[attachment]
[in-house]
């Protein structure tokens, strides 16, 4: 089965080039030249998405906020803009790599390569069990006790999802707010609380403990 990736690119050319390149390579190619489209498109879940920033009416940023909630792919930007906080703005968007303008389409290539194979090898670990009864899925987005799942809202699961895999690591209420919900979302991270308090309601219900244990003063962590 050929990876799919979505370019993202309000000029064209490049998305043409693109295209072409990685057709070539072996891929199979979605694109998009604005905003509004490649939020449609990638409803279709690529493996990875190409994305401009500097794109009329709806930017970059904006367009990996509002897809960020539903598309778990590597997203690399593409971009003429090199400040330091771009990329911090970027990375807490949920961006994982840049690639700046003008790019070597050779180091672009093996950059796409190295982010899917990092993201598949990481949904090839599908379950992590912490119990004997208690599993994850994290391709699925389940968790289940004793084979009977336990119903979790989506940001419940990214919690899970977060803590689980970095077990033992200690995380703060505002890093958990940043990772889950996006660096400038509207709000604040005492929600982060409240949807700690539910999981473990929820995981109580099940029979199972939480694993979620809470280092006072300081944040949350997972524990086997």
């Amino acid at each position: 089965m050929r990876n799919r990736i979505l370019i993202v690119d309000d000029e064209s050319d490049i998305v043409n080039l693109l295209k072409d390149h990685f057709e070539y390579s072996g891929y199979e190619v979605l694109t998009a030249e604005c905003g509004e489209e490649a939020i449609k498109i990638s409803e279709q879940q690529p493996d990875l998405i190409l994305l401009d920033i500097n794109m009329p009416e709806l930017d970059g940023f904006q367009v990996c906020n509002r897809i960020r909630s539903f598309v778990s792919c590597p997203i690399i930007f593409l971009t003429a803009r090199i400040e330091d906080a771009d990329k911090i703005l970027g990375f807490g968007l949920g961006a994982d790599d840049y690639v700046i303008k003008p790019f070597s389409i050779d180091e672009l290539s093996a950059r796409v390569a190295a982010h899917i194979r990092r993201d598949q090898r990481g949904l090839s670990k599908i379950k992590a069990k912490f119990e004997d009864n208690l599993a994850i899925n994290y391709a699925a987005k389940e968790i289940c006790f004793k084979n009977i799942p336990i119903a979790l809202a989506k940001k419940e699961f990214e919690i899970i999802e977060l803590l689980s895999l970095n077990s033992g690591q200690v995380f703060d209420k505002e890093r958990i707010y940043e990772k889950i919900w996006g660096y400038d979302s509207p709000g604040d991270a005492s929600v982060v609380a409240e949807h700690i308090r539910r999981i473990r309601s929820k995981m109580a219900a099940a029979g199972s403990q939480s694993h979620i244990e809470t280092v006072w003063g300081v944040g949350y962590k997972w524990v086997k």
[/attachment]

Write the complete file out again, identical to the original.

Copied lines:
[in-house]
């Protein structure tokens, strides 16, 4: 089965080039030249998405906020803009790599390569069990006790999802707010609380403990 990736690119050319390149390579190619489209498109879940920033009416940023909630792919930007906080703005968007303008389409290539194979090898670990009864899925987005799942809202699961895999690591209420919900979302991270308090309601219900244990003063962590 050929990876799919979505370019993202309000000029064209490049998305043409693109295209072409990685057709070539072996891929199979979605694109998009604005905003509004490649939020449609990638409803279709690529493996990875190409994305401009500097794109009329709806930017970059904006367009990996509002897809960020539903598309778990590597997203690399593409971009003429090199400040330091771009990329911090970027990375807490949920961006994982840049690639700046003008790019070597050779180091672009093996950059796409190295982010899917990092993201598949990481949904090839599908379950992590912490119990004997208690599993994850994290391709699925389940968790289940004793084979009977336990119903979790989506940001419940990214919690899970977060803590689980970095077990033992200690995380703060505002890093958990940043990772889950996006660096400038509207709000604040005492929600982060409240949807700690539910999981473990929820995981109580099940029979199972939480694993979620809470280092006072300081944040949350997972524990086997």
């Amino acid at each position: 089965m050929r990876n799919r990736i979505l370019i993202v690119d309000d000029e064209s050319d490049i998305v043409n080039l693109l295209k072409d390149h990685f057709e070539y390579s072996g891929y199979e190619v979605l694109t998009a030249e604005c905003g509004e489209e490649a939020i449609k498109i990638s409803e279709q879940q690529p493996d990875l998405i190409l994305l401009d920033i500097n794109m009329p009416e709806l930017d970059g940023f904006q367009v990996c906020n509002r897809i960020r909630s539903f598309v778990s792919c590597p997203i690399i930007f593409l971009t003429a803009r090199i400040e330091d906080a771009d990329k911090i703005l970027g990375f807490g968007l949920g961006a994982d790599d840049y690639v700046i303008k003008p790019f070597s389409i050779d180091e672009l290539s093996a950059r796409v390569a190295a982010h899917i194979r990092r993201d598949q090898r990481g949904l090839s670990k599908i379950k992590a069990k912490f119990e004997d009864n208690l599993a994850i899925n994290y391709a699925a987005k389940e968790i289940c006790f004793k084979n009977i799942p336990i119903a979790l809202a989506k940001k419940e699961f990214e919690i899970i999802e977060l803590l689980s895999l970095n077990s033992g690591q200690v995380f703060d209420k505002e890093r958990i707010y940043e990772k889950i919900w996006g660096y400038d979302s509207p709000g604040d991270a005492s929600v982060v609380a409240e949807h700690i308090r539910r999981i473990r309601s929820k995981m109580a219900a099940a029979g199972s403990q939480s694993h979620i244990e809470t280092v006072w003063g300081v944040g949350y962590k997972w524990v086997k």